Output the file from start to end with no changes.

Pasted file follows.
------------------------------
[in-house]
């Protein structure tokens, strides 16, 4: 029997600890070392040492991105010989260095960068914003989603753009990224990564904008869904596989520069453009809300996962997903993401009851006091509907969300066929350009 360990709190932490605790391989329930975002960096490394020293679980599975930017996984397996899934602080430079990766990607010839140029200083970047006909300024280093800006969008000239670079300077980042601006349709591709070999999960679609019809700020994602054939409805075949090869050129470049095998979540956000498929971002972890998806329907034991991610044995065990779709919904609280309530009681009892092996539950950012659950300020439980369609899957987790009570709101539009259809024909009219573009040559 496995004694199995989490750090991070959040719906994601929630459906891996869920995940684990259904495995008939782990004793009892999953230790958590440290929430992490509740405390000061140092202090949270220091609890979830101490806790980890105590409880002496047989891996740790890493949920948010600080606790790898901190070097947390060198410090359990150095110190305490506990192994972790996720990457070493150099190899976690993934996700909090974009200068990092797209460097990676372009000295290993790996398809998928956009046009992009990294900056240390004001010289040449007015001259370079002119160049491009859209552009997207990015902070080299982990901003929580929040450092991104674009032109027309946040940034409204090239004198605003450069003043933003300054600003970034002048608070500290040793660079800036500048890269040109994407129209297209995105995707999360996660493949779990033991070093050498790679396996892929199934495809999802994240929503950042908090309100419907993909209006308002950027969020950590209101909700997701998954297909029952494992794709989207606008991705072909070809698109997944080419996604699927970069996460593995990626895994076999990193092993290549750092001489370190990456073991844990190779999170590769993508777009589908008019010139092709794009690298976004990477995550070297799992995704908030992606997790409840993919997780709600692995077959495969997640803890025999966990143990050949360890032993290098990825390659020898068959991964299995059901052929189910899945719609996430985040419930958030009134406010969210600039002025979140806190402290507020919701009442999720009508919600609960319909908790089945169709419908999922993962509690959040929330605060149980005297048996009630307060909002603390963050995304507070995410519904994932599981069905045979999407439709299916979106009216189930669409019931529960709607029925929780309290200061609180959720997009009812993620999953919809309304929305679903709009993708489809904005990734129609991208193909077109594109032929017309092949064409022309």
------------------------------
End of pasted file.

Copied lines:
[in-house]
């Protein structure tokens, strides 16, 4: 029997600890070392040492991105010989260095960068914003989603753009990224990564904008869904596989520069453009809300996962997903993401009851006091509907969300066929350009 360990709190932490605790391989329930975002960096490394020293679980599975930017996984397996899934602080430079990766990607010839140029200083970047006909300024280093800006969008000239670079300077980042601006349709591709070999999960679609019809700020994602054939409805075949090869050129470049095998979540956000498929971002972890998806329907034991991610044995065990779709919904609280309530009681009892092996539950950012659950300020439980369609899957987790009570709101539009259809024909009219573009040559 496995004694199995989490750090991070959040719906994601929630459906891996869920995940684990259904495995008939782990004793009892999953230790958590440290929430992490509740405390000061140092202090949270220091609890979830101490806790980890105590409880002496047989891996740790890493949920948010600080606790790898901190070097947390060198410090359990150095110190305490506990192994972790996720990457070493150099190899976690993934996700909090974009200068990092797209460097990676372009000295290993790996398809998928956009046009992009990294900056240390004001010289040449007015001259370079002119160049491009859209552009997207990015902070080299982990901003929580929040450092991104674009032109027309946040940034409204090239004198605003450069003043933003300054600003970034002048608070500290040793660079800036500048890269040109994407129209297209995105995707999360996660493949779990033991070093050498790679396996892929199934495809999802994240929503950042908090309100419907993909209006308002950027969020950590209101909700997701998954297909029952494992794709989207606008991705072909070809698109997944080419996604699927970069996460593995990626895994076999990193092993290549750092001489370190990456073991844990190779999170590769993508777009589908008019010139092709794009690298976004990477995550070297799992995704908030992606997790409840993919997780709600692995077959495969997640803890025999966990143990050949360890032993290098990825390659020898068959991964299995059901052929189910899945719609996430985040419930958030009134406010969210600039002025979140806190402290507020919701009442999720009508919600609960319909908790089945169709419908999922993962509690959040929330605060149980005297048996009630307060909002603390963050995304507070995410519904994932599981069905045979999407439709299916979106009216189930669409019931529960709607029925929780309290200061609180959720997009009812993620999953919809309304929305679903709009993708489809904005990734129609991208193909077109594109032929017309092949064409022309």